The power of eBPF flows from two advantages: it’s fast and it’s safe. To fully appreciate it, you need to understand how it works.
- LWN.net: A thorough introduction to eBPF
- Youtube - Linux conf 2017 BPF: Tracing and More (46:17) by Brendan Gregg
- Brendan Gregg’s Blog:
- Learn eBPF Tracing: Tutorial and Examples
- Linux Extended BPF (eBPF) Tracing Tools
The demos are located at github.com/estesp/playground
How to Train Your Red Team (for Cloud-Native)
Andrew Martin | @sublimino and @controlplaneio
How do we safely introduce Cloud Native software without opening unexpected security holes? By understanding risk, modelling threats, and attacking our own systems.
“Simulation” (i.e. playing hacking games on production-like infrastructure) is rising to prominence as a comprehensive training method for penetration testers, Red Teams, and infrastructure engineers. It safely demonstrates the risks an organisation or platform may face by using a controlled environment that looks and feels like production — but is only a clone.
In this highly technical talk we:
- cover the challenges faced introducing Cloud Native to financial organisations
- show the steps taken to threat model Kubernetes
- build and automate attack trees and kill chains for likely (and perversely difficult) compromise scenarios
- demonstrate an open-source Kubernetes CTF platform
Once Attack Trees are created one can use them to:
- Map security controls and standards onto the tree in order to understand their coverage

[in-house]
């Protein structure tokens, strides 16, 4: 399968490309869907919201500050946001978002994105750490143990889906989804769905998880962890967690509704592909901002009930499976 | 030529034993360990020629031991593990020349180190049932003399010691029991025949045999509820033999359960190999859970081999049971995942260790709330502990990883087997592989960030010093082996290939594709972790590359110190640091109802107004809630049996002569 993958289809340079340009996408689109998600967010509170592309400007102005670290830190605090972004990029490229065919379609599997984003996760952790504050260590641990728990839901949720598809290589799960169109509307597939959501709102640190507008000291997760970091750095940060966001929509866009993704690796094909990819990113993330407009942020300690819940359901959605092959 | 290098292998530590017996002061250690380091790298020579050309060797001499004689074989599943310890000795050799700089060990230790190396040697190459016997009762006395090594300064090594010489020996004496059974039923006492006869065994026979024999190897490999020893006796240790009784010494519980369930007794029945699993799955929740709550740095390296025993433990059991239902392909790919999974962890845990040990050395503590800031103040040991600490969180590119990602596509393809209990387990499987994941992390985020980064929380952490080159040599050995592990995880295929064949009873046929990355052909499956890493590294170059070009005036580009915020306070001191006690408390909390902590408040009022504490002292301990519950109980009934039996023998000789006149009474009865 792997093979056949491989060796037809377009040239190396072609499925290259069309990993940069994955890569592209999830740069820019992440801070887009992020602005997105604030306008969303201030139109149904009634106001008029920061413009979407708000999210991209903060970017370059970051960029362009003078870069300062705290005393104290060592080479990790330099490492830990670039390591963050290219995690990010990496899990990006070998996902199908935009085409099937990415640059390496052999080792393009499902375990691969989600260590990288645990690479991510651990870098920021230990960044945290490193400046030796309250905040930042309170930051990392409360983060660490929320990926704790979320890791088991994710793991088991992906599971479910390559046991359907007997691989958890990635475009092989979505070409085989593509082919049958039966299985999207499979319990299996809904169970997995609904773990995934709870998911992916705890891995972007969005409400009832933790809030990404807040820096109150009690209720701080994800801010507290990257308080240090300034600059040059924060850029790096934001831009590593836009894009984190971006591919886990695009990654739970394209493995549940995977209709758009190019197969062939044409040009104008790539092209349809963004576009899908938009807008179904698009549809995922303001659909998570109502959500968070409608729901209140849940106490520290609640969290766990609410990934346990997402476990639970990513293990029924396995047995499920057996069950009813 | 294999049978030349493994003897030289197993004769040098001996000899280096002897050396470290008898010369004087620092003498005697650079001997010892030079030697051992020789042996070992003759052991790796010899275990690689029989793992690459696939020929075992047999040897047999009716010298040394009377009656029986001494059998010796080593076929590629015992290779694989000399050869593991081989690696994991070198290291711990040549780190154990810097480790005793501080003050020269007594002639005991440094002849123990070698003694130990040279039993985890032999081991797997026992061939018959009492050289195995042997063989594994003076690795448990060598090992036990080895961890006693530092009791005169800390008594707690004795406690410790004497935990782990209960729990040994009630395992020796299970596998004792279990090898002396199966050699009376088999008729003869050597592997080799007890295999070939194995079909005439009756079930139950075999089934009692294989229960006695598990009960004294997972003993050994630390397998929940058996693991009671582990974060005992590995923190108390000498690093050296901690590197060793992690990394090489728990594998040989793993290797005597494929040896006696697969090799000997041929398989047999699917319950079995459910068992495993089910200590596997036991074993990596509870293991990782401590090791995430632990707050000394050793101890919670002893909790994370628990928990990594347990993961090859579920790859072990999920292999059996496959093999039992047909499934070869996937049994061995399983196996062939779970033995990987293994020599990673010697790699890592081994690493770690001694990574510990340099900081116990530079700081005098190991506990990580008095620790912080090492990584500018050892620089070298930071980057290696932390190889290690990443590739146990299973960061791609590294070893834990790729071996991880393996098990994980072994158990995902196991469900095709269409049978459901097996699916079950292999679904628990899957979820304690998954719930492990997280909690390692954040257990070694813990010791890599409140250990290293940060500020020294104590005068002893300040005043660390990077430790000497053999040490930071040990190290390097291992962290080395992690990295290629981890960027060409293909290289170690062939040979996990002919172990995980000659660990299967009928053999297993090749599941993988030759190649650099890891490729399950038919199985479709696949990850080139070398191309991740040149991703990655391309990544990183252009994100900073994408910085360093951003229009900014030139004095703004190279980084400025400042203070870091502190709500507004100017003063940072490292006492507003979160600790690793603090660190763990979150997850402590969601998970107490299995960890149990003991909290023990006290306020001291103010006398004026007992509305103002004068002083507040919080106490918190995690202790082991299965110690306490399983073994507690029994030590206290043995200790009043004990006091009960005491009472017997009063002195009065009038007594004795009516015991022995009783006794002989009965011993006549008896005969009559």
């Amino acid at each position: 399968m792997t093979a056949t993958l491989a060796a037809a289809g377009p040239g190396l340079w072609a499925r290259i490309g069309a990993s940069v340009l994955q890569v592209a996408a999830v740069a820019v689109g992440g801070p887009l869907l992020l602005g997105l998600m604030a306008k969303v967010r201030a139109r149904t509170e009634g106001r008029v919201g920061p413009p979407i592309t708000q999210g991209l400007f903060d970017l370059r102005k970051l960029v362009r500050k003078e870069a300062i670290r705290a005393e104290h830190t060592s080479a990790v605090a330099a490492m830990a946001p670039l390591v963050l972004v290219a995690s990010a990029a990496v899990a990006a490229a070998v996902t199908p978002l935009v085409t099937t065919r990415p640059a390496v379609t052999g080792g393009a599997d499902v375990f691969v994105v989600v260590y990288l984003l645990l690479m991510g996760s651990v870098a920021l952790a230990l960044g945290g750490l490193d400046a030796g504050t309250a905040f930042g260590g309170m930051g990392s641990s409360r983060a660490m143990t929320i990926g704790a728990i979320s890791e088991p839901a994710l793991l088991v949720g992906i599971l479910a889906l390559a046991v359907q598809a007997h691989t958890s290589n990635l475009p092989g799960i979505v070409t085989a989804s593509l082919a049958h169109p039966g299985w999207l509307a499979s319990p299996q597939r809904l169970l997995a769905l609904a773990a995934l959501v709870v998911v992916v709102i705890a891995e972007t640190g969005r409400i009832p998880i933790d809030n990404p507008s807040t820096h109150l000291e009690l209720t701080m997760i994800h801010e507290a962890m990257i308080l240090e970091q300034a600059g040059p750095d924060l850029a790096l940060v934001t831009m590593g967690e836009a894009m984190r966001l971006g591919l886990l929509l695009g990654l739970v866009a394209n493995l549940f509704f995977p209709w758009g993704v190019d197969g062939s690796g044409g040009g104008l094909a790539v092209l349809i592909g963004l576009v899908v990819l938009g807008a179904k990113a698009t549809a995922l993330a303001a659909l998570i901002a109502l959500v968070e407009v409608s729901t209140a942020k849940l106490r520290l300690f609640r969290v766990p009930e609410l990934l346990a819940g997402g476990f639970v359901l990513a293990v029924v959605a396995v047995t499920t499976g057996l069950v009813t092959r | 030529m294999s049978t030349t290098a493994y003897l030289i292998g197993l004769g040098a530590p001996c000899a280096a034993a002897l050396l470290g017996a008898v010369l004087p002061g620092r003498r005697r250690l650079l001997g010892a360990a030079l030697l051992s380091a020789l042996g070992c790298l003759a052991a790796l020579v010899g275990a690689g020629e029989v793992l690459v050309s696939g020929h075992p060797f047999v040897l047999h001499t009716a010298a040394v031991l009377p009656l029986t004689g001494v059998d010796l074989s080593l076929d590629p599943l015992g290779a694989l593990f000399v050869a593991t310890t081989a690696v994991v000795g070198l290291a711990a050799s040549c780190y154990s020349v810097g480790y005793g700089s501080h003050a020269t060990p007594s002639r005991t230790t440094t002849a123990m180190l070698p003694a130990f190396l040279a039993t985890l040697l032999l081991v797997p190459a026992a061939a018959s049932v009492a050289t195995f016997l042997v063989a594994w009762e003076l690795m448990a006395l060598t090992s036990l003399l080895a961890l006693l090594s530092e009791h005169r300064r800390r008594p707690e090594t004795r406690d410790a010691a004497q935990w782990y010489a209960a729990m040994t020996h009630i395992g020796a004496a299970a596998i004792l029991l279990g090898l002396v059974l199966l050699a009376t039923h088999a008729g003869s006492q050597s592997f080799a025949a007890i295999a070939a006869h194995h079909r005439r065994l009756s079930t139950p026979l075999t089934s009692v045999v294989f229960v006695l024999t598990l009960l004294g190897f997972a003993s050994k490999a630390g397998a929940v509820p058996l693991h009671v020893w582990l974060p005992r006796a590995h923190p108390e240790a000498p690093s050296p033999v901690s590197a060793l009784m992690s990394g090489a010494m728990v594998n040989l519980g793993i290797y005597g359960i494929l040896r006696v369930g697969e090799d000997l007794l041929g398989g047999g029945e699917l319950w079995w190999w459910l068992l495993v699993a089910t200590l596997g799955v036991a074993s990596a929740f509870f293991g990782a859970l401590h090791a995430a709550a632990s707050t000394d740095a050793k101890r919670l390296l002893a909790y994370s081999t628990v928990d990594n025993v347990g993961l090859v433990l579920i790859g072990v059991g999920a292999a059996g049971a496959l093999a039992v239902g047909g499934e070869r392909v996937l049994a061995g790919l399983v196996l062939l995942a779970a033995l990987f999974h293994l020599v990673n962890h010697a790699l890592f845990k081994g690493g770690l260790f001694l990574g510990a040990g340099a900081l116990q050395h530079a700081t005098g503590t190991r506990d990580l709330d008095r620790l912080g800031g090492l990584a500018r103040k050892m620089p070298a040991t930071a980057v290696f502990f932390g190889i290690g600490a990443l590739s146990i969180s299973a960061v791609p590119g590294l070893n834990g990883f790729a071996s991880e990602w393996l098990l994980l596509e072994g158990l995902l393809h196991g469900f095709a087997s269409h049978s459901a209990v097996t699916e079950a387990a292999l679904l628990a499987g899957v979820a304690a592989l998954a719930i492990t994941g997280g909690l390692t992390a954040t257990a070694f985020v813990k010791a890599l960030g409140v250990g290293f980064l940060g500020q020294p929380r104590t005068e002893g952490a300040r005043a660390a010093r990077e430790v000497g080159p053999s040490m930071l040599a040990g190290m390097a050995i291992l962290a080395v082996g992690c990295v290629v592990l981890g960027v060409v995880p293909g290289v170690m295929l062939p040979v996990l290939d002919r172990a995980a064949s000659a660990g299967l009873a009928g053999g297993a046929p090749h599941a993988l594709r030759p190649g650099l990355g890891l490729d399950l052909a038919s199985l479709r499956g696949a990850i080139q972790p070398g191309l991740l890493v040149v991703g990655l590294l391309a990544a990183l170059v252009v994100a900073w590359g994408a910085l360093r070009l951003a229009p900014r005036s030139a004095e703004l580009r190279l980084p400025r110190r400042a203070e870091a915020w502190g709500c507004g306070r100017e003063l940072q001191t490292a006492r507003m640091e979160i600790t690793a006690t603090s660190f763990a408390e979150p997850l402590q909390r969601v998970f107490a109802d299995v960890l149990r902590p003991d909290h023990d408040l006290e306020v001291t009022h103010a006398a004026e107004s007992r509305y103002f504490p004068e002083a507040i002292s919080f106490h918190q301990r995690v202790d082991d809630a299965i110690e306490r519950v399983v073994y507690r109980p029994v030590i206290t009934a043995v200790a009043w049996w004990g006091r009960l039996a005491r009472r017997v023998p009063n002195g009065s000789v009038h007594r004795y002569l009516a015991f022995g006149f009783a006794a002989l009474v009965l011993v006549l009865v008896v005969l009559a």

- Automate Security regression test
- Enable the SOC to develop a protective monitoring policy and provide situational awareness in the event of a suspected breach
- Add colour to discussions between security and project teams
Attackers think in Graphs, Defenders think in Lists
Full article from @JohnLaTwC: Attackers think in graphs. As long as this is true, attackers win
Attack Tree sample of a compromised container:
kubesim.io is a K8S Hacking and Hardening Simulator
- infrastructure deployment
- cluster provisiioning and workload configuration
- scenario runner with challenges, hints, and scoring
- raw command line experience
- open source core* at github.com/kubernetes-simulator/simulator
How to train your red team
- Hosted: kubesim.io
- Open Source: github.com/kubernetes-simulator/simulator
- Attack Tree: github.com/cncf/financial-user-group/tree/master/projects/k8s-threat-model
- Training: control-plane.io/
Runtime Security with Kubernetes - Let’s hack a cluster
Kris Nova | @kris-nova
Kris Nova, is Chief Open Source Advocate at Sysdig, focuses on security, intrusion detection, and the Linux kernel with Kubernetes and eBPF. As an active advocate for open source, Nova is an ambassador for the CNCF and the creator of kubicorn, a successful Kubernetes infrastructure management tool. Nova joins Sysdig from Heptio/VMWare, where she was a Senior Developer Advocate. Prior to VMWare, Nova was at Deis/Microsoft, where she was a developer advocate and an engineer on Kubernetes. Nova has a deep technical background in the Go programming language and has authored many successful open-source tools in Go. Nova has organized many special interest groups in Kubernetes. She is a leader in the community. She understands the frustration with running cloud native infrastructure via a distributed cloud-native application and authored an O’Reilly book on the topic, Cloud Native Infrastructure. Nova lives in Seattle and spends her free time climbing mountains.